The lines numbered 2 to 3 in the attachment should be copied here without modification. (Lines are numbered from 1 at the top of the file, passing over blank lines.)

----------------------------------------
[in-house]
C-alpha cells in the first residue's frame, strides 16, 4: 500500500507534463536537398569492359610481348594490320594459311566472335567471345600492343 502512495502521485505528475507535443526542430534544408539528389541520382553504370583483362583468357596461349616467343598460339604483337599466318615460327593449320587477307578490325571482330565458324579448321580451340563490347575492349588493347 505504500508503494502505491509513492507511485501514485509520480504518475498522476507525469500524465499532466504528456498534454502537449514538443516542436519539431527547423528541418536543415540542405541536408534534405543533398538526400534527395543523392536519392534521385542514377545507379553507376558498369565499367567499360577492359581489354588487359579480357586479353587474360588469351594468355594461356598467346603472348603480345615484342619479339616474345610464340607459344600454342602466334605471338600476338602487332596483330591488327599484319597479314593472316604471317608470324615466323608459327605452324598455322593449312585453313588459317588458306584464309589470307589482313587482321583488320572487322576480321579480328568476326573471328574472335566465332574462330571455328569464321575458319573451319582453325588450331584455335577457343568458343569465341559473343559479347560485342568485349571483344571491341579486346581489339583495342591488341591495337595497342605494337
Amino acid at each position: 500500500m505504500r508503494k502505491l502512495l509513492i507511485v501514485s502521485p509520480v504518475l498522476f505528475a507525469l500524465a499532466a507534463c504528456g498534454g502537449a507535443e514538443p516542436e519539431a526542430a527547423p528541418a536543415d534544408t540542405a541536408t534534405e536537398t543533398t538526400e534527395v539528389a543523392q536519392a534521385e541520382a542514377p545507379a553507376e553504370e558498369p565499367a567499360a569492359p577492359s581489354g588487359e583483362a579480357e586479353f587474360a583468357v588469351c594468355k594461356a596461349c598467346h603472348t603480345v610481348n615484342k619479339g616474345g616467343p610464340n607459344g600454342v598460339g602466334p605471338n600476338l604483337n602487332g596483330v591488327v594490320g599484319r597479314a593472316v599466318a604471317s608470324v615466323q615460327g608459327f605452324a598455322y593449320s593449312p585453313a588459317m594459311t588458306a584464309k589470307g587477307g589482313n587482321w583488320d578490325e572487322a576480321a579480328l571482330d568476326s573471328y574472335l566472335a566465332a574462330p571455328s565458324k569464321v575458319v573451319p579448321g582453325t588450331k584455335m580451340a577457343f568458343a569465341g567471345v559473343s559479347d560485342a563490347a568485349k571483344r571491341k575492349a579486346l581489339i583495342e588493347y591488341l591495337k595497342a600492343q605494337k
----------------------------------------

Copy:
C-alpha cells in the first residue's frame, strides 16, 4: 500500500507534463536537398569492359610481348594490320594459311566472335567471345600492343 502512495502521485505528475507535443526542430534544408539528389541520382553504370583483362583468357596461349616467343598460339604483337599466318615460327593449320587477307578490325571482330565458324579448321580451340563490347575492349588493347 505504500508503494502505491509513492507511485501514485509520480504518475498522476507525469500524465499532466504528456498534454502537449514538443516542436519539431527547423528541418536543415540542405541536408534534405543533398538526400534527395543523392536519392534521385542514377545507379553507376558498369565499367567499360577492359581489354588487359579480357586479353587474360588469351594468355594461356598467346603472348603480345615484342619479339616474345610464340607459344600454342602466334605471338600476338602487332596483330591488327599484319597479314593472316604471317608470324615466323608459327605452324598455322593449312585453313588459317588458306584464309589470307589482313587482321583488320572487322576480321579480328568476326573471328574472335566465332574462330571455328569464321575458319573451319582453325588450331584455335577457343568458343569465341559473343559479347560485342568485349571483344571491341579486346581489339583495342591488341591495337595497342605494337
Amino acid at each position: 500500500m505504500r508503494k502505491l502512495l509513492i507511485v501514485s502521485p509520480v504518475l498522476f505528475a507525469l500524465a499532466a507534463c504528456g498534454g502537449a507535443e514538443p516542436e519539431a526542430a527547423p528541418a536543415d534544408t540542405a541536408t534534405e536537398t543533398t538526400e534527395v539528389a543523392q536519392a534521385e541520382a542514377p545507379a553507376e553504370e558498369p565499367a567499360a569492359p577492359s581489354g588487359e583483362a579480357e586479353f587474360a583468357v588469351c594468355k594461356a596461349c598467346h603472348t603480345v610481348n615484342k619479339g616474345g616467343p610464340n607459344g600454342v598460339g602466334p605471338n600476338l604483337n602487332g596483330v591488327v594490320g599484319r597479314a593472316v599466318a604471317s608470324v615466323q615460327g608459327f605452324a598455322y593449320s593449312p585453313a588459317m594459311t588458306a584464309k589470307g587477307g589482313n587482321w583488320d578490325e572487322a576480321a579480328l571482330d568476326s573471328y574472335l566472335a566465332a574462330p571455328s565458324k569464321v575458319v573451319p579448321g582453325t588450331k584455335m580451340a577457343f568458343a569465341g567471345v559473343s559479347d560485342a563490347a568485349k571483344r571491341k575492349a579486346l581489339i583495342e588493347y591488341l591495337k595497342a600492343q605494337k